You’re at your desk and staring at the computer screen. No one else in the office notices you’re biting your fingernails. You chewed on your nails in high school, through college and still can’t seem to stop yourself from chomping on your digits.
Well, you’re not alone. Nail biting is one of the most common bad habits in the United States. It’s in good company with smoking, sleeping with makeup on, late-night snacking and not getting enough sleep, other habits keeping many of us from our health goals.
How does a habit form?
If you’ve heard the phrase “we are creatures of habit,” you know how true it is; we prefer the familiar. It helps us to know what to expect and how to react to the stimuli we face on a daily basis. Most experts agree that a habit takes about 30 days of repetition to form. This repetitive behavior becomes a habit once we no longer have to think about doing it.
Habits can also be formed through chemical means. In this case, the habit is an addiction. Your body develops a chemical dependency, and you might find comfort in the action itself. Addictions, like smoking, are much harder to break for this reason. Harder addictions oftentimes require professional help.
Consult a professional if you struggle with drugs, eating disorders or other self-destructive behaviors.
How do you break a habit?
Depending on the habit, the process you’ll follow to break a habit will vary, but we’ve compiled a basic list to help you get started on changing your life and freeing yourself from the habits that are hurting your health.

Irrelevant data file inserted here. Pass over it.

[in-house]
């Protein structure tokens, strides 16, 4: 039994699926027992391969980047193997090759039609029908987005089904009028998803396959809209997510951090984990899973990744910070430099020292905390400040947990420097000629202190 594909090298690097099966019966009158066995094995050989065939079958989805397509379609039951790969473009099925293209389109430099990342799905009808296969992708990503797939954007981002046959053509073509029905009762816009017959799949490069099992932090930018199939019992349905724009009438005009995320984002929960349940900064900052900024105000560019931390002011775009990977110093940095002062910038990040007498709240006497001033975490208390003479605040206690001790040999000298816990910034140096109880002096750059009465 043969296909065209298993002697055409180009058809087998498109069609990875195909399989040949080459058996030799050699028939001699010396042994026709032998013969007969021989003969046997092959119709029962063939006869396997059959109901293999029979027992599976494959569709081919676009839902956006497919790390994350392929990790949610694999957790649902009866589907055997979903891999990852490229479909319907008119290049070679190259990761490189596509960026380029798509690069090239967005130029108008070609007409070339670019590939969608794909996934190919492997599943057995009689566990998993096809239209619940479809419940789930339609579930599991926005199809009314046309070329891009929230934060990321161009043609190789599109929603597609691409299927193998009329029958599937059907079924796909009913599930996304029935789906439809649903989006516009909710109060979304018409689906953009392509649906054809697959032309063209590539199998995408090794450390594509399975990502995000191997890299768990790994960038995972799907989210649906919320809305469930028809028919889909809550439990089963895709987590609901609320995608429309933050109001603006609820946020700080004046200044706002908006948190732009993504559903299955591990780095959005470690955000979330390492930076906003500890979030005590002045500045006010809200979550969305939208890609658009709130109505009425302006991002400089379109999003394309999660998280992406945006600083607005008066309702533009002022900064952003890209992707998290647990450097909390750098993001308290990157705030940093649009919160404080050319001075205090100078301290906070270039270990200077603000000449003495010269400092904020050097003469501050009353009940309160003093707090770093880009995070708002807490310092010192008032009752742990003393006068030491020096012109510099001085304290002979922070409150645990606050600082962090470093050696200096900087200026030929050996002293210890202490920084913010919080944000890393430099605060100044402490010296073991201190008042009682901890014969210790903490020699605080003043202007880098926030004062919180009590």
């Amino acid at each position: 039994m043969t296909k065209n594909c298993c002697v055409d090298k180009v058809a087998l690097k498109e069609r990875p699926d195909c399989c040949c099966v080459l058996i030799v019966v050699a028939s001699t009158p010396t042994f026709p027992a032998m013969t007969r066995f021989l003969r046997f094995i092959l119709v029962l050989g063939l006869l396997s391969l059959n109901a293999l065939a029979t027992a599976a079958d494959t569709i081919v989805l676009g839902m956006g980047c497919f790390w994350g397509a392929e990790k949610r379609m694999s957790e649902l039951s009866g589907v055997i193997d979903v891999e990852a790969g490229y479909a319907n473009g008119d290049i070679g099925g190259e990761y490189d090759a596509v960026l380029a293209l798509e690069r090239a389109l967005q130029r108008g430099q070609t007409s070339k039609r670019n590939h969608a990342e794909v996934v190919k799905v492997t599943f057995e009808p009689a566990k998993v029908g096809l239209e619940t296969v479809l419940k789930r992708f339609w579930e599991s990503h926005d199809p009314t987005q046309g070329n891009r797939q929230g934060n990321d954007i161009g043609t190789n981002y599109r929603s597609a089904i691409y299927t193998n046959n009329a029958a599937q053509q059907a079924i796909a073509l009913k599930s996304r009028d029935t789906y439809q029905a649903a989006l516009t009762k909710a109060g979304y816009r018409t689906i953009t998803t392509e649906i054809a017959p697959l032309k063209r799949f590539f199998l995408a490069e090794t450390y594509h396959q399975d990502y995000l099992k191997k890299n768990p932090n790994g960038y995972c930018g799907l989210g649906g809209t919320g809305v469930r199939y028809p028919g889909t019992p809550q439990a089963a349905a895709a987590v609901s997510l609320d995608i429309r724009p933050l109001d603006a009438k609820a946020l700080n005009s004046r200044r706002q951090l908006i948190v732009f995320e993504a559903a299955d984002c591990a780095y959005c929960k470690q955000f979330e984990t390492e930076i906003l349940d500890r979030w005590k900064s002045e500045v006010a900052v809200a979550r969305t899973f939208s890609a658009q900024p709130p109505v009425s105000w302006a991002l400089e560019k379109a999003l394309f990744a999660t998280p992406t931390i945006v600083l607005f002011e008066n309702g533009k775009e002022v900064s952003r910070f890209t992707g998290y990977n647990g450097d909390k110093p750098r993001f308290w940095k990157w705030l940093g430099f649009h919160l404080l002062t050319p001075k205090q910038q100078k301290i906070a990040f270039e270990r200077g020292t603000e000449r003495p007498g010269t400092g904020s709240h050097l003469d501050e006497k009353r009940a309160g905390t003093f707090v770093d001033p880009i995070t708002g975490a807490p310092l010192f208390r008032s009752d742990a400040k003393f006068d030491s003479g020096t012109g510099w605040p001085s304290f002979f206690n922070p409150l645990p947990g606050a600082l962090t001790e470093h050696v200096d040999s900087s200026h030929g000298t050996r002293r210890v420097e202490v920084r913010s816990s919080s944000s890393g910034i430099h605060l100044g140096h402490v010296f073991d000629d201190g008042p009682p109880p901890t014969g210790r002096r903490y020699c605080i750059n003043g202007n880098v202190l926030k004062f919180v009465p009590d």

- Acknowledge your habits. Knowing exactly what you need to change is the first step in figuring out how to approach the problems. For example, a smoking habit requires a different strategy than a finger-biting habit because there are more factors to consider, like a nicotine addiction.
- Find someone to hold you accountable. If you really want to stop doing something, enlist a friend to be your drill sergeant. If you’re tempted to give in to your nervous habit, your friend can point it out (in a constructive manner) and help you to think twice about what you’re doing. Habits are unconscious behaviors, so by making you aware of when you start chomping on your nails or twirling your hair, you’re able to stop doing it. Effort produces results over time.
- Reward yourself. If you go a whole day without giving in, treat yourself to something healthy and enjoyable. You’ll train the reward center in your brain to recognize how good it is to not do that particular habit.
- Seek professional help. If you realize that you can’t break a habit on your own, look for a counseling center or a psychologist for help. Perhaps there’s a mental health reason for your habits.
- Replace a bad habit with a good one. Every time you want to eat a late-night snack, grab a book and a vitamin water instead. You’ll hydrate your body and increase your knowledge. If you’re tempted to sleep with your makeup on, have a box of face towelettes next to your bed. You’ll clean the makeup off your face and save your skin. Then, make sure to properly wash in the morning.
Breaking a bad habit takes time, so don’t stress if you aren’t able to stop doing it right away. Keep a daily calendar or journal of your successes and failures. One day, your habit will be gone and you’ll be able to say “I did it!”
Keep looking forward and assume that you’ll eventually succeed.
This is a post from the Feather archives. We lost all of our old content, so we’ll be reposting some of our favorite stories.